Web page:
REACH THE END of East Edgar Street in Seattle’s Eastlake neighborhood, and you’ll be met with a view of South Lake Union and a lot of warning signs. A bright red diamond screams “ROAD END.” Two smaller signs mark the location as a “Wildlife Sanctuary.” (I found identical signs online for $20.) Another sign, next to the suddenly interrupted sidewalk, is written in friendlier san serif type, but delivers the most deterring message in underscored all caps: “PRIVATE PROPERTY … NO TRESPASSING.”

The dissuasive signs add a bit of visual interest to my sketch. But given this is one of 149 city-designated shoreline street-ends in Seattle, could they all be for real?

The Seattle Department of Transportation defines a shoreline street-end as a location where the public right of way meets the waterfront.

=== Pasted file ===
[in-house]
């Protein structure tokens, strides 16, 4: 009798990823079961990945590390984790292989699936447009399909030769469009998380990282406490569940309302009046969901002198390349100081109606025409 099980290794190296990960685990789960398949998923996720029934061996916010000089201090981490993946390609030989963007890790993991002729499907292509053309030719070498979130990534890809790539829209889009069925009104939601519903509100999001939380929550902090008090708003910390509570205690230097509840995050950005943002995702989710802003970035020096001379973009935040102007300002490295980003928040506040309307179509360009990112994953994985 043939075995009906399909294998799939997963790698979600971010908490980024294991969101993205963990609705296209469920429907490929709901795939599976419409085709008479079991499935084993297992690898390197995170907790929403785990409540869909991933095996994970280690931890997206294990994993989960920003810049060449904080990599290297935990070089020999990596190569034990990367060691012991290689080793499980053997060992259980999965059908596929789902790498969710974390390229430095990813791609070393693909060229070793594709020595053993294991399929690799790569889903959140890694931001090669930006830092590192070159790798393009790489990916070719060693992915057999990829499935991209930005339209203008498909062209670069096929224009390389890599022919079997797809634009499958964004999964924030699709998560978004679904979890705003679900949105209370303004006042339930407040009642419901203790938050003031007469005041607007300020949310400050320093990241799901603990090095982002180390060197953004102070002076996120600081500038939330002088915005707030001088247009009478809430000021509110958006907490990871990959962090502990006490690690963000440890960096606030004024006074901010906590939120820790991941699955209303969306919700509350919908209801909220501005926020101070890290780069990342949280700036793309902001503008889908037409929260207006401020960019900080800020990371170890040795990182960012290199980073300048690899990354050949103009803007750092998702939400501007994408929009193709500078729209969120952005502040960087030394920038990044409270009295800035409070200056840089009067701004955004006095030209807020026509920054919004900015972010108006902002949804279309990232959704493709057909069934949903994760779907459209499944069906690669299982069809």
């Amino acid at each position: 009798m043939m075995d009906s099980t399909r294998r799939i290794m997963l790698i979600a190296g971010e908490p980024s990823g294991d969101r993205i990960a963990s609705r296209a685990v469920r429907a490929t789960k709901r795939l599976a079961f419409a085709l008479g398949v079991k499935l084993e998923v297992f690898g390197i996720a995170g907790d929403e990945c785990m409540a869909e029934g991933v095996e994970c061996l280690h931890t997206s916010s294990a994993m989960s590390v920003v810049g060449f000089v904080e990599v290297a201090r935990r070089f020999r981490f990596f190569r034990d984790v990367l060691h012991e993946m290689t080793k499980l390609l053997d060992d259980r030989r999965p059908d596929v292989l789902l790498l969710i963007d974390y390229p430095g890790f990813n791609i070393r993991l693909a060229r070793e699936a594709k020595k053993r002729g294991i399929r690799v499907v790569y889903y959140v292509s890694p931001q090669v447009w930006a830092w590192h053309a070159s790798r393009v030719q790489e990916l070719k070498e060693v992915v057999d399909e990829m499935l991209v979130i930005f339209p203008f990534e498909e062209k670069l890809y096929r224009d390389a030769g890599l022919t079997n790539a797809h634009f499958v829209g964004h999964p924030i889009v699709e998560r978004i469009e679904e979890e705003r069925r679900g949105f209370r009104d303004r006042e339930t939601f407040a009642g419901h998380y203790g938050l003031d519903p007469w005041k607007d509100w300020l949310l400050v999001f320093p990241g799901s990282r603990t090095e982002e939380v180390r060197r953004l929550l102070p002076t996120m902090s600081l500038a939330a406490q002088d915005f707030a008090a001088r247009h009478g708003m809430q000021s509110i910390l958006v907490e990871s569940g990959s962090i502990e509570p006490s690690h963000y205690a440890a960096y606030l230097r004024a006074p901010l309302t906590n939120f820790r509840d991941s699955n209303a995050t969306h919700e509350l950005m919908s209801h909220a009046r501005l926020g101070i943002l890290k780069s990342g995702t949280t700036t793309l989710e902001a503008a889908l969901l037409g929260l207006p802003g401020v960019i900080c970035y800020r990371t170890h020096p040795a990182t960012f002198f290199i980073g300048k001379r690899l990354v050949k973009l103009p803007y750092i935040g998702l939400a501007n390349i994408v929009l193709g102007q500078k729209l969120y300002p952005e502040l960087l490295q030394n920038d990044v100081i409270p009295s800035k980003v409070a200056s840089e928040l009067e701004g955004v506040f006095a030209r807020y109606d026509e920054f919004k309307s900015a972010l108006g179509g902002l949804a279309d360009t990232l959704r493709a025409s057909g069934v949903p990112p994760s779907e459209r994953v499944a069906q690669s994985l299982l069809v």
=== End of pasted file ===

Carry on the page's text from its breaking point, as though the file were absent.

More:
Many of these precious waterfront spots have been improved, thanks to community involvement and support from a city program. The shoreline access at East Allison Street a few blocks from here was restored in 2018. East Roanoke Street nearby, East Shelby Street in Portage Bay and Southwest Carroll Street in West Seattle are other improved street-ends I’ve enjoyed visiting.

It might not be feasible to extend Edgar Street all the way to the shoreline due to the elevation drop between the roadway and the lake. But I could picture a restful lookout with a couple of benches in place of the brambles and those unofficial-looking signs.

Without somewhere to sit down and relax, the gorgeous view is hard to appreciate.